April brings awareness to irritable bowel syndrome
Estimated 10 to 15 percent of people worldwide have IBS
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An estimated 10 percent to 15 percent of people worldwide have irritable bowel syndrome, a disorder in which abdominal pain is associated with a range of symptoms.
The International Foundation for Gastrointestinal Disorders says April is IBS Awareness Month, a month aimed at raising awareness about irritable bowel syndrome.
While the main symptom of irritable bowel syndrome may be abdominal pain or discomfort, a patient may also experience a change in stool frequency or form. The foundation shared other symptoms, which could include bloating, gas, passage of mucus, straining, urgency or a feeling of incomplete evacuation.
Although the exact cause of irritable bowel syndrome is unknown, the foundation says symptoms could result from a disturbance in the way the gut, brain and nervous system interact, which, in turn, can cause changes in normal bowel movement and sensation.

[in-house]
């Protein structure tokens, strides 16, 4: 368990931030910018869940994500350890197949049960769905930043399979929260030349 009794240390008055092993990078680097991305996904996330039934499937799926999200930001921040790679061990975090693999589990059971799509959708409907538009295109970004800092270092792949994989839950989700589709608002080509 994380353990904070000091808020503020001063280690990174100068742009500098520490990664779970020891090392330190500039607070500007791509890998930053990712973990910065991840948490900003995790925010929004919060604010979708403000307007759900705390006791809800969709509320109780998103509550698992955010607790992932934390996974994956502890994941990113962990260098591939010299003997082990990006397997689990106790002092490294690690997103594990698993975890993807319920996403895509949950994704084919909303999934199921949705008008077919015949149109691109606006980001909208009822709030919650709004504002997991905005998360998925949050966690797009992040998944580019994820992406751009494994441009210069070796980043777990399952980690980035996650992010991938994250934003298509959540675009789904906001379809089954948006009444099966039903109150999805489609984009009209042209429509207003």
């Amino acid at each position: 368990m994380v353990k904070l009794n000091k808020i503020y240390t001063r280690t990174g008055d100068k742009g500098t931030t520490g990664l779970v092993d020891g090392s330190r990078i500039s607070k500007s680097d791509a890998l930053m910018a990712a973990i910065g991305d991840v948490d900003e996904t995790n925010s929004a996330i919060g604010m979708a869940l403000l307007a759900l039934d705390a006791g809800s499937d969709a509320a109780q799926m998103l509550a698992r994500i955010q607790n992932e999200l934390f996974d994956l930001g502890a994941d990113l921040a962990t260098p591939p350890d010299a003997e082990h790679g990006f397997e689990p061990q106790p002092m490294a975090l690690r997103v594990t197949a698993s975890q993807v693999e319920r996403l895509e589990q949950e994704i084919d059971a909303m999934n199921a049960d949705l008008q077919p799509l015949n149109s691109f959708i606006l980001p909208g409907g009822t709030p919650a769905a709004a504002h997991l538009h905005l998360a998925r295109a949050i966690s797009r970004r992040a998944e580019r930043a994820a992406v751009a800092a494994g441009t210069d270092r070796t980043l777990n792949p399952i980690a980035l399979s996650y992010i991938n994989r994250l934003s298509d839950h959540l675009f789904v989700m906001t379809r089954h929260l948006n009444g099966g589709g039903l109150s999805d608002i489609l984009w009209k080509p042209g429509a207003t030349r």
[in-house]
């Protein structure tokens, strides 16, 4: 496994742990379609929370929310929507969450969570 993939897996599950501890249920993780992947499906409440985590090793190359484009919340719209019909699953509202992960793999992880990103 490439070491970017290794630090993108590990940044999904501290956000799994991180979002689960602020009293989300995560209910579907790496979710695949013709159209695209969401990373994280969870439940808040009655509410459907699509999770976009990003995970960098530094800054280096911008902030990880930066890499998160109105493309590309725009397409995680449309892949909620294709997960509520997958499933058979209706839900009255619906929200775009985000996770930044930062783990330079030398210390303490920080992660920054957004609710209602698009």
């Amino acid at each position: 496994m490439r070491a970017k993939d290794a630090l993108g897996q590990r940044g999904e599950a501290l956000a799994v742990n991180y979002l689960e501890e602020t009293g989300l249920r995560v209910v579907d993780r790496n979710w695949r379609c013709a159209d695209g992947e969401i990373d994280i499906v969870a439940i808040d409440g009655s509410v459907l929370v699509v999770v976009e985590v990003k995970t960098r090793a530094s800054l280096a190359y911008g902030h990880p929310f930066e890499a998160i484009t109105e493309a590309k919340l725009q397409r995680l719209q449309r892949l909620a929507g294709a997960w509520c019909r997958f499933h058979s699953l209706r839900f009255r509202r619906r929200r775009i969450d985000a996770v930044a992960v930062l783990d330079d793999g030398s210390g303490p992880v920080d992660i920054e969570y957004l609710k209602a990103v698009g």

Here are a few fast facts about the syndrome:
- People with IBS restrict their activities an average of 73 days out of the year.
- It takes, on average, more than six years from symptom onset to diagnosis.
- About 20 percent to 40 percent of all visits to gastroenterologists are because of IBS symptoms.
For those with long-term or recurring symptoms, while these may signal IBS, they are generally treatable. Become educated with the nature of the disorder, consider using a diary to find factors that may trigger symptoms and be sure to consult with a doctor to learn about treatment.